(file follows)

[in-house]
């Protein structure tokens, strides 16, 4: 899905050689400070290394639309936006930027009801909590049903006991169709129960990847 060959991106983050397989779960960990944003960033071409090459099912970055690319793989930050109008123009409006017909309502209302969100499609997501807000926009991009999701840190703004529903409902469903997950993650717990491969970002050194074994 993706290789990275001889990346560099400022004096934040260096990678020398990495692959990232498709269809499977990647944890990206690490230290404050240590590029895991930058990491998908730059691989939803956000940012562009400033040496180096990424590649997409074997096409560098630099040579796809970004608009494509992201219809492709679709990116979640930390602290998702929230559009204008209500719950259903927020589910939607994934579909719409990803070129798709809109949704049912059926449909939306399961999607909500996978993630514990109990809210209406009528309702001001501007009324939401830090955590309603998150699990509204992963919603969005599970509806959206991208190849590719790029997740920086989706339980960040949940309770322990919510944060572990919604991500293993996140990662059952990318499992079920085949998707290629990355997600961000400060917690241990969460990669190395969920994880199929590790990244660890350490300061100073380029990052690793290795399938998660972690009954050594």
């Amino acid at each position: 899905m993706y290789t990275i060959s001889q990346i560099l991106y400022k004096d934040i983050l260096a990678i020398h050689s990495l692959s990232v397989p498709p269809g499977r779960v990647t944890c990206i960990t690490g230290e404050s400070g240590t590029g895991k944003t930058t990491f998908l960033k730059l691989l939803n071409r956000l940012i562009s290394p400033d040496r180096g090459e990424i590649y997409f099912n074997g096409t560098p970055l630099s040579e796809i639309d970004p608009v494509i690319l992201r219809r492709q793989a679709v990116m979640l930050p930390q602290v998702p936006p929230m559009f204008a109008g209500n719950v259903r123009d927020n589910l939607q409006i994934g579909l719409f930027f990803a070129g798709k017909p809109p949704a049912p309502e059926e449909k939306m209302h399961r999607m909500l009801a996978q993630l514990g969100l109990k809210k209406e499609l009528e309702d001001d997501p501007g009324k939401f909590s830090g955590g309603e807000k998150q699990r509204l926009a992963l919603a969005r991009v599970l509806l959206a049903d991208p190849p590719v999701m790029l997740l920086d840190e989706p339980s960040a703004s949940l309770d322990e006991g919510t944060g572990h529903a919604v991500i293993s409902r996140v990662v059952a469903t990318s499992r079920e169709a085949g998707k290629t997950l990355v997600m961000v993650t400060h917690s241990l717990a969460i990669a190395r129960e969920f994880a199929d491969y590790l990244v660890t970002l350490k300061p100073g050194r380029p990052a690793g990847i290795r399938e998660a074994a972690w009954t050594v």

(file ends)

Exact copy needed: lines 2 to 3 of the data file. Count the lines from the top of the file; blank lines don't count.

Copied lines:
């Protein structure tokens, strides 16, 4: 899905050689400070290394639309936006930027009801909590049903006991169709129960990847 060959991106983050397989779960960990944003960033071409090459099912970055690319793989930050109008123009409006017909309502209302969100499609997501807000926009991009999701840190703004529903409902469903997950993650717990491969970002050194074994 993706290789990275001889990346560099400022004096934040260096990678020398990495692959990232498709269809499977990647944890990206690490230290404050240590590029895991930058990491998908730059691989939803956000940012562009400033040496180096990424590649997409074997096409560098630099040579796809970004608009494509992201219809492709679709990116979640930390602290998702929230559009204008209500719950259903927020589910939607994934579909719409990803070129798709809109949704049912059926449909939306399961999607909500996978993630514990109990809210209406009528309702001001501007009324939401830090955590309603998150699990509204992963919603969005599970509806959206991208190849590719790029997740920086989706339980960040949940309770322990919510944060572990919604991500293993996140990662059952990318499992079920085949998707290629990355997600961000400060917690241990969460990669190395969920994880199929590790990244660890350490300061100073380029990052690793290795399938998660972690009954050594």
């Amino acid at each position: 899905m993706y290789t990275i060959s001889q990346i560099l991106y400022k004096d934040i983050l260096a990678i020398h050689s990495l692959s990232v397989p498709p269809g499977r779960v990647t944890c990206i960990t690490g230290e404050s400070g240590t590029g895991k944003t930058t990491f998908l960033k730059l691989l939803n071409r956000l940012i562009s290394p400033d040496r180096g090459e990424i590649y997409f099912n074997g096409t560098p970055l630099s040579e796809i639309d970004p608009v494509i690319l992201r219809r492709q793989a679709v990116m979640l930050p930390q602290v998702p936006p929230m559009f204008a109008g209500n719950v259903r123009d927020n589910l939607q409006i994934g579909l719409f930027f990803a070129g798709k017909p809109p949704a049912p309502e059926e449909k939306m209302h399961r999607m909500l009801a996978q993630l514990g969100l109990k809210k209406e499609l009528e309702d001001d997501p501007g009324k939401f909590s830090g955590g309603e807000k998150q699990r509204l926009a992963l919603a969005r991009v599970l509806l959206a049903d991208p190849p590719v999701m790029l997740l920086d840190e989706p339980s960040a703004s949940l309770d322990e006991g919510t944060g572990h529903a919604v991500i293993s409902r996140v990662v059952a469903t990318s499992r079920e169709a085949g998707k290629t997950l990355v997600m961000v993650t400060h917690s241990l717990a969460i990669a190395r129960e969920f994880a199929d491969y590790l990244v660890t970002l350490k300061p100073g050194r380029p990052a690793g990847i290795r399938e998660a074994a972690w009954t050594v």